Here’s The Latest With All The Kung-Fu-Saloon-Is-Racist Talk.
First, the good news: Just about a year after we first brought up the fact that more than a few people had accused Uptown bar Kung Fu Saloon of having racist door policies, the rest of the local media is finally paying attention to the claims thanks to Dallas’ most recent — and loudest — cries of racial discrimination at the establishment to date.
WFAA, Eater, CultureMap, NBC5, the Dallas Morning News — they’ve all covered the latest accusations. Even Houston’s FOX TV affiliate has given it time. Local radio, too: Moments ago, Deandre Upshaw, the spark behind the most recent racial fire at Kung Fu, spoke to “The Ben & Skin Show” on 105.3-FM The Fan about his allegations.
And all this coverage is certainly merited — because, for one thing, this kind of behavior that Kung Fu is being accused of is just plain gross. But also? Because Kung Fu’s handling of these accusations isn’t exactly great, either.
On Monday, after the newest claims first came to light, Kung Fu Saloon released the following statement to Eater.
Management of Kung Fu Saloon is currently investigating a claim that an employee of the company made an inappropriate comment to a customer trying to gain entrance to the bar wearing unacceptable attire. Management will determine whether the comment was racially motivated and if so, appropriate disciplinary action will be taken. Kung Fu Saloon is home to one of the most diverse crowds in the Dallas bar scene – a reputation that we value and cultivate. It is not the policy of Kung Fu Saloon to deny any customer entry based on race or ethnicity. Our aim, as always, is to continue to provide a fun, safe and welcoming atmosphere to anyone, in keeping with Kung Fu Saloon policies.
That’s cool. Except, no, it’s not: Instead, it’s the same exact statement the establishment released — verbatim, for crying out loud — after racist allegations were thrown the Austin location of the bar’s way last year.
So much for an investigation from Kung Fu’s higher-ups.
Here’s a far better investigation, shared on YouTube by Upshaw, in which a turned-away potential patron at Kung Fu shows off the spot’s hypocritical dress code policies at the door:
Still, there has been at least one semi-positive thing to come out of all this noise: Finally, after years of media types across Texas requesting it, Kung Fu management did eventually release a statement to the Morning News this week that included the following dress code regulations enforced at doors across its chain:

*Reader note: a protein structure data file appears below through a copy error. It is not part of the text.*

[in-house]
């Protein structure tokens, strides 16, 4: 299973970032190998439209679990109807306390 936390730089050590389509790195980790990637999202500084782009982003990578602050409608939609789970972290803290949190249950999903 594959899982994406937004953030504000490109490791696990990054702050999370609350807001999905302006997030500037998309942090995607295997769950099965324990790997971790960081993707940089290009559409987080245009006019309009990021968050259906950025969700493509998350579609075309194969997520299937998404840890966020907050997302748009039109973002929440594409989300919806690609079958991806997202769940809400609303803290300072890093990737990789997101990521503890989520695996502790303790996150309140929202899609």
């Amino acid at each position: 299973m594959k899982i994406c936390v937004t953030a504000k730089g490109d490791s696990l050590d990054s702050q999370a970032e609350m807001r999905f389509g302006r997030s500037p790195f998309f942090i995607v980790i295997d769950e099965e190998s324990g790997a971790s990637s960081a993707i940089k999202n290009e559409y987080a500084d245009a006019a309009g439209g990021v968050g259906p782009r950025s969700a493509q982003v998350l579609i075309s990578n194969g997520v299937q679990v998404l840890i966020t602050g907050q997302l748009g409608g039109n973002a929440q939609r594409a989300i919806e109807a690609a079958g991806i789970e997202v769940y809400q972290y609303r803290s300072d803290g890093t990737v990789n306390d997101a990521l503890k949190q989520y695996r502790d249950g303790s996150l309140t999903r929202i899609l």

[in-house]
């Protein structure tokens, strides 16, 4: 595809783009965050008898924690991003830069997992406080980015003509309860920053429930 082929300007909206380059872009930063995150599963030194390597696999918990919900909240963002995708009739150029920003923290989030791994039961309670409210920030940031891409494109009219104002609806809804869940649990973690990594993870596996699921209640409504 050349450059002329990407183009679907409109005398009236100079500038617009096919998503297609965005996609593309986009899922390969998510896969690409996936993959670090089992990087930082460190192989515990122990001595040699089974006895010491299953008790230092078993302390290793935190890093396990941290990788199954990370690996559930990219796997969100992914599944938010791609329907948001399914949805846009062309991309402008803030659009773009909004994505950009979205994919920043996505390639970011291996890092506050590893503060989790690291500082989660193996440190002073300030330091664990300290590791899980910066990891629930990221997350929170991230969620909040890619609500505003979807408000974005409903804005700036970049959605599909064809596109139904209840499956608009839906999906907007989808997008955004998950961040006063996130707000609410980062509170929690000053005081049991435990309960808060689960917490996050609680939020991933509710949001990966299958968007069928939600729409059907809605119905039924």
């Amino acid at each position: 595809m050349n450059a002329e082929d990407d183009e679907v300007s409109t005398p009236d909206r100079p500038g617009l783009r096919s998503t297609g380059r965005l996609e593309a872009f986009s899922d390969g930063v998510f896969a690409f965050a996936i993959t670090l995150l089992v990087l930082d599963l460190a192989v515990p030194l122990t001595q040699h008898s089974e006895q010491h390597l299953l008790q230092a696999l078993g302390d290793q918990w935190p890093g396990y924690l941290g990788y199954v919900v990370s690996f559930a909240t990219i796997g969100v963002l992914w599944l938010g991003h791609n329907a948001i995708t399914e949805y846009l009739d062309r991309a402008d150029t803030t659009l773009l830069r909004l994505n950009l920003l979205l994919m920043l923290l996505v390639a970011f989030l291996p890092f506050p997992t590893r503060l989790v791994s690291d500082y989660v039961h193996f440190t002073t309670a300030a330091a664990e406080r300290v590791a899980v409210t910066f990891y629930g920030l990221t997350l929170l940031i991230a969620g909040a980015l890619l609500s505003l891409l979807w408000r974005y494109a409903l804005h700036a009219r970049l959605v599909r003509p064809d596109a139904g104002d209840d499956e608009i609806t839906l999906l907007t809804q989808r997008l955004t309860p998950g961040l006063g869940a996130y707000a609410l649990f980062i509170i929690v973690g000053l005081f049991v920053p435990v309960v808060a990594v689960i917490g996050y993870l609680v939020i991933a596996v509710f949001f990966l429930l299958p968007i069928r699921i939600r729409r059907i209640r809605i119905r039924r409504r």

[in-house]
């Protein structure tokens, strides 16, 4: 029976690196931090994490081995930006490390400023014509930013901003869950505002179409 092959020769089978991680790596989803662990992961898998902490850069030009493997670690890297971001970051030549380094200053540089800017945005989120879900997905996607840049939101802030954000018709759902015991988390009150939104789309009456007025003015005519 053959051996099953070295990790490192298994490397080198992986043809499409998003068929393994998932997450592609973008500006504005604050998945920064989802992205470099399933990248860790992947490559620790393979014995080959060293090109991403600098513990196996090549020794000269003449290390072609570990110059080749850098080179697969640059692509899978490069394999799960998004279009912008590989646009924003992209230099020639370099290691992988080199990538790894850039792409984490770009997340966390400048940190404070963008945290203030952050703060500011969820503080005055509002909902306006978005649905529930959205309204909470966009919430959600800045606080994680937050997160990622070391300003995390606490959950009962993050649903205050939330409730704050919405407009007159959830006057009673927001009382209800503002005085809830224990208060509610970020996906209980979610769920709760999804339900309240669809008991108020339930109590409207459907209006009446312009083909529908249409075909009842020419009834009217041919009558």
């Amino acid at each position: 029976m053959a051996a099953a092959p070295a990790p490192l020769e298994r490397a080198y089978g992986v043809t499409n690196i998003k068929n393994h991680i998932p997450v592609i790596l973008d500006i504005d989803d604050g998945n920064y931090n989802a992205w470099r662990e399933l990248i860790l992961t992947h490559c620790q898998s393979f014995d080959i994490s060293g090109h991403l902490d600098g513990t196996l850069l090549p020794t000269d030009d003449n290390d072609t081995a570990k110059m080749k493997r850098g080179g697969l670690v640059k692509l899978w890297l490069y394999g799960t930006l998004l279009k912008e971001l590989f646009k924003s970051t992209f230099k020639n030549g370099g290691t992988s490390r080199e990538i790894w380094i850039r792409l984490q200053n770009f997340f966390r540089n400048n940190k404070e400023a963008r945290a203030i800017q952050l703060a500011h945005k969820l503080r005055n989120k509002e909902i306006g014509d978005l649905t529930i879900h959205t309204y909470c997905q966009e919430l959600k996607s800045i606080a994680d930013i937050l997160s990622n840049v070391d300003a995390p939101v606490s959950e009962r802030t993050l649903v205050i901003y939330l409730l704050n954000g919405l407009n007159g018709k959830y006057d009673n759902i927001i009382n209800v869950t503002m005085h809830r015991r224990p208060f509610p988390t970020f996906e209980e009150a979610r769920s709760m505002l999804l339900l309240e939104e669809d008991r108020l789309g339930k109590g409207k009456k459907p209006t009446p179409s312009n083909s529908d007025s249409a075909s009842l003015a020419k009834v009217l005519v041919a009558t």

Dress Code: Kung Fu Saloon, employees, and patrons are to present themselves in an appropriate manner which is conducive to a productive, safe and fun environment. Administration has the final authority about dress code compliance. In accordance with Kung Fu policies, employees and patrons may not wear:
• Improperly fit clothing; baggy pants, overly tight clothes, or clothes that expose
body parts or undergarments.
• Boxer shorts, sweat pants, or athletic shorts
• Undergarments, pajamas or other clothing not designed to be worn as an outer
• Gang associated clothing or colors
• Emblems or writings that are obscene or that may reasonably be expected to
cause a disruption of or interfere with normal operations
• Clothing advertising, condoning, depicting, or promoting a controlled substance, violence, or displaying vulgar or suggestive language
• Clothing or items that promote discrimination or intolerance of any group based
on race, religion or sexual orientation
• Accessories, which are weapon-like, such as metal-studded collars and arm/wristbands
• Any item with graffiti including of backpacks and other items on the personage
Of course, it’s worth noting that the above dress code makes no mention of athletic shoes — or, in other words, the exact supposed “violations” that bouncers have been accused of using most readily, which is rather bizarre in that it doesn’t add much weight to Kung Fu’s defense. (Eater also notes that the above dress code is awfully similar to the one used by the Austin Independent School District.)
Regardless: Upshaw, for his part, is continuing his crusade. All week long, he’s continued to post to his Twitter feed accusations of racism at Kung Fu that others have passed along his way. And, tonight, Upshaw and his collaborators have organized a protest of sorts, asking that others who are similarly fed up with this alleged treatment at Kung Fu take to the streets of Uptown and show their disgust. Here’s the information on that rally:
More on this story as it develops…